Other than reported offshore spawning (see 'Regional Occurrence' above), little information is available concerning the reproduction and embryology of H. humeralis. However, laboratory studies have been conducted on eggs and larvae of the related scaled sardine, H. jaguana, and it is likely that the two species share similar developmental processes. Eggs of H. jaguana 1.6 to 1.8 mm in diameter were collected from populations in south Florida (Houde et al. 1974). Larvae measuring about 2.4 mm and bearing a large yolk sac emerged from the eggs within 24 hours post-fertilization. After about 48 hours, the yolk sac was absorbed and the larvae began to actively feed on plankton. Juvenile and adult characteristics developed when larvae reached a length of 22-24 mm. Concurrent studies by Houde et al. (1974) suggested that spawning occurs at night and extends from February through July near Miami, Florida. It is possible that spawning seasons are abbreviated for false herring populations in and around the IRL, where water temperatures may fluctuate seasonally on a larger scale than those in south Florida.
No information is available at this time
Red-ear sardines are nocturnal predators, consuming a variety of organisms, including plant and algal material, small fishes, polychaete worms, copepods, and larvae of shrimp, crabs and stomatopods (Randall 1967; Ortaz et al. 1996; Munroe & Nizinski 2002; Nagelkerken et al. 2006).
Gut content studies have revealed that H. humeralis is preyed upon by a variety of fishes, including the houndfish, Tylosurus crocodilus and the king mackerel, Scomberomorus cavalla (Randall 1967). Additional fish species, coastal birds and some marine mammals likely consume H. humeralis as part of their diet.
The red-ear sardine is documented as a host for the parasitic trematode worm, Parahemiurus merus (Dyer et al. 1986).
Although there are no obligate associations documented between the red-ear sardine and other species, H. humeralis is commonly found alongside organisms from the various coastal marine and estuarine habitats in which it resides. For more extensive information on these ecosystems and their associated species found in and around the IRL, please visit Habitats of the IRL.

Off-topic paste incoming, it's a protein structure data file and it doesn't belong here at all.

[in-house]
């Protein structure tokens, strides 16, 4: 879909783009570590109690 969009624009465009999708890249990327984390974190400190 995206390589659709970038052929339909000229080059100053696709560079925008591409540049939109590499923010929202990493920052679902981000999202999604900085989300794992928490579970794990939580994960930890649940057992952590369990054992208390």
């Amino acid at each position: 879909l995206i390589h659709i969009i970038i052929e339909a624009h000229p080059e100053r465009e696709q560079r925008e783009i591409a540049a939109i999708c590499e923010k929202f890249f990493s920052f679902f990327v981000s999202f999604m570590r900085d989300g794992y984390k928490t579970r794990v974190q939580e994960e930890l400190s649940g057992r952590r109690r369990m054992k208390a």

No information is available at this time
Dyer, WG, Williams Jr., EH & LB Williams. 1986. Some trematodes of marine fishes of southwestern and northwestern Puerto Rico. Trans. Illinois Acad. Sci. 79: 141-143.
Houde, ED, Richards, WJ & VP Saksena. 1974. Description of eggs and larvae of scaled sardine, Harengula jaguana. Fish. Bull. 72: 1106-1122.
Munroe, TA & MS Nizinski. 2002. Clupeidae. pp. 804-821. In: The living marine resources of the Western Central Atlantic. Volume 2: Bony fishes part 1 (Acipenseridae to Grammatidae). Carpenter KE (Ed.). FAO species identification guide for fishery purposes and American Society of Ichthyologists and Herpetologists special publication no. 5. FAO, Rome. pp. 601-1374.
Nagelkerken, I, van der Velde, G, Verberk, WCEP & M Dorenbosch. 2006. Segregation along multiple resource axes in a tropical seagrass fish community. Mar. Ecol. Prog. Ser. 308: 79-89.
Ortaz, M, Rocha, ME & JM Posada. 1996. Food habits of the sympatric fishes Harengula humeralis and H. clupeola (Clupeidae) in the Archipelago de Los Roques National Park, Venezuela. Carib. J. Sci. 32: 26-32.
Randall, JE. 1967. Food habits of reef fishes of the West Indies. Stud. Trop. Oceanogr. 5: 665-847.
Robins CR, Ray GC, and J Douglas. 1986. A Field Guide to Atlantic Coast Fishes. The Peterson Field Guide Series. Houghton Mifflin Co., Boston. 354 pp.
Report by: LH Sweat,
Smithsonian Marine Station at Fort Pierce
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Page last updated: 28 September 2010